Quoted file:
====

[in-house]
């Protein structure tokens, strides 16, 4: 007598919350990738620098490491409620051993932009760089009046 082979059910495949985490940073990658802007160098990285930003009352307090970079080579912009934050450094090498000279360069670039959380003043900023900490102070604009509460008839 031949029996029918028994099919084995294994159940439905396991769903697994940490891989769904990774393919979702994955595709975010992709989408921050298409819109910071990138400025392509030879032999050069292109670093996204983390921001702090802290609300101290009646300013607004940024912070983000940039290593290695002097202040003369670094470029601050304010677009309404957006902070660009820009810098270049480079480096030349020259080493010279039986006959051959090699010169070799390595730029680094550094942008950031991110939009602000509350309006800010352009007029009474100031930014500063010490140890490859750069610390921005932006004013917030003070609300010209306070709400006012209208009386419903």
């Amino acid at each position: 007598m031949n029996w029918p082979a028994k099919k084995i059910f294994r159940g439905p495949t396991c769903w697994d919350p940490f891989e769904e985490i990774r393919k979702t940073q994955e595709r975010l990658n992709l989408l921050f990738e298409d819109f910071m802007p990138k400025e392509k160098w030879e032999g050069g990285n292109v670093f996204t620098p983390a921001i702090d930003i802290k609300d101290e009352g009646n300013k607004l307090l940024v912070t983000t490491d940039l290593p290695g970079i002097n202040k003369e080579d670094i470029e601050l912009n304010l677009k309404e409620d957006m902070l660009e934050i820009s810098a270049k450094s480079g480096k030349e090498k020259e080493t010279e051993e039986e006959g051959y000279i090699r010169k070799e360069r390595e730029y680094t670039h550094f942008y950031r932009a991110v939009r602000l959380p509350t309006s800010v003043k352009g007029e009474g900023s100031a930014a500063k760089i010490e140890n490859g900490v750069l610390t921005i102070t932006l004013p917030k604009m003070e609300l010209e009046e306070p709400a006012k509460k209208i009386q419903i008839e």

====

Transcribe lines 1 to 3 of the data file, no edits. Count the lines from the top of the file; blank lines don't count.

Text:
[in-house]
């Protein structure tokens, strides 16, 4: 007598919350990738620098490491409620051993932009760089009046 082979059910495949985490940073990658802007160098990285930003009352307090970079080579912009934050450094090498000279360069670039959380003043900023900490102070604009509460008839 031949029996029918028994099919084995294994159940439905396991769903697994940490891989769904990774393919979702994955595709975010992709989408921050298409819109910071990138400025392509030879032999050069292109670093996204983390921001702090802290609300101290009646300013607004940024912070983000940039290593290695002097202040003369670094470029601050304010677009309404957006902070660009820009810098270049480079480096030349020259080493010279039986006959051959090699010169070799390595730029680094550094942008950031991110939009602000509350309006800010352009007029009474100031930014500063010490140890490859750069610390921005932006004013917030003070609300010209306070709400006012209208009386419903």
């Amino acid at each position: 007598m031949n029996w029918p082979a028994k099919k084995i059910f294994r159940g439905p495949t396991c769903w697994d919350p940490f891989e769904e985490i990774r393919k979702t940073q994955e595709r975010l990658n992709l989408l921050f990738e298409d819109f910071m802007p990138k400025e392509k160098w030879e032999g050069g990285n292109v670093f996204t620098p983390a921001i702090d930003i802290k609300d101290e009352g009646n300013k607004l307090l940024v912070t983000t490491d940039l290593p290695g970079i002097n202040k003369e080579d670094i470029e601050l912009n304010l677009k309404e409620d957006m902070l660009e934050i820009s810098a270049k450094s480079g480096k030349e090498k020259e080493t010279e051993e039986e006959g051959y000279i090699r010169k070799e360069r390595e730029y680094t670039h550094f942008y950031r932009a991110v939009r602000l959380p509350t309006s800010v003043k352009g007029e009474g900023s100031a930014a500063k760089i010490e140890n490859g900490v750069l610390t921005i102070t932006l004013p917030k604009m003070e609300l010209e009046e306070p709400a006012k509460k209208i009386q419903i008839e």